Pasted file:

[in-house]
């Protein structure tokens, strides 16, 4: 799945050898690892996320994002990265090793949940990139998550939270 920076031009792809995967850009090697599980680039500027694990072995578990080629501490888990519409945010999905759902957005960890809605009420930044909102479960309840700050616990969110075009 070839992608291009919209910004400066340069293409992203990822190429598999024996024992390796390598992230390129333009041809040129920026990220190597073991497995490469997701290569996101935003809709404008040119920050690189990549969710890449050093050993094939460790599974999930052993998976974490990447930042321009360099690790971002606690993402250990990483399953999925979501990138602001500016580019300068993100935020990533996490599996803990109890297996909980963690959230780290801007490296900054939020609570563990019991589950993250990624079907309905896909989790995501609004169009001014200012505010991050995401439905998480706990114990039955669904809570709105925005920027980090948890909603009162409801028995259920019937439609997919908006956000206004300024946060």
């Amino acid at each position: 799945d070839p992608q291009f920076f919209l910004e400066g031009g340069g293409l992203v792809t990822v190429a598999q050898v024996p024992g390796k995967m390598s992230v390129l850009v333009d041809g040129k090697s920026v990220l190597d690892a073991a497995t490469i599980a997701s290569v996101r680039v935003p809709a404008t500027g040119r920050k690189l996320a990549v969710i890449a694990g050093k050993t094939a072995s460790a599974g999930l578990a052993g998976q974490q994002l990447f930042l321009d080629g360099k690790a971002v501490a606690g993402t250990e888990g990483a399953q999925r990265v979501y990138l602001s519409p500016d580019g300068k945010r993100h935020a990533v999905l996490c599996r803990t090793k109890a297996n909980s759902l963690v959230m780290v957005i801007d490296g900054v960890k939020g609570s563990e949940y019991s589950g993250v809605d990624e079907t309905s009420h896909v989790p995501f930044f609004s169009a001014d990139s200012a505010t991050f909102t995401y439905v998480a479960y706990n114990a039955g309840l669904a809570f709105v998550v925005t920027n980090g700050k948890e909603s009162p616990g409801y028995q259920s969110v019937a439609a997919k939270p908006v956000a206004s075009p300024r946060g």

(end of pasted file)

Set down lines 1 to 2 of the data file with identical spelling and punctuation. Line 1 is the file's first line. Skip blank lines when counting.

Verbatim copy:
[in-house]
């Protein structure tokens, strides 16, 4: 799945050898690892996320994002990265090793949940990139998550939270 920076031009792809995967850009090697599980680039500027694990072995578990080629501490888990519409945010999905759902957005960890809605009420930044909102479960309840700050616990969110075009 070839992608291009919209910004400066340069293409992203990822190429598999024996024992390796390598992230390129333009041809040129920026990220190597073991497995490469997701290569996101935003809709404008040119920050690189990549969710890449050093050993094939460790599974999930052993998976974490990447930042321009360099690790971002606690993402250990990483399953999925979501990138602001500016580019300068993100935020990533996490599996803990109890297996909980963690959230780290801007490296900054939020609570563990019991589950993250990624079907309905896909989790995501609004169009001014200012505010991050995401439905998480706990114990039955669904809570709105925005920027980090948890909603009162409801028995259920019937439609997919908006956000206004300024946060």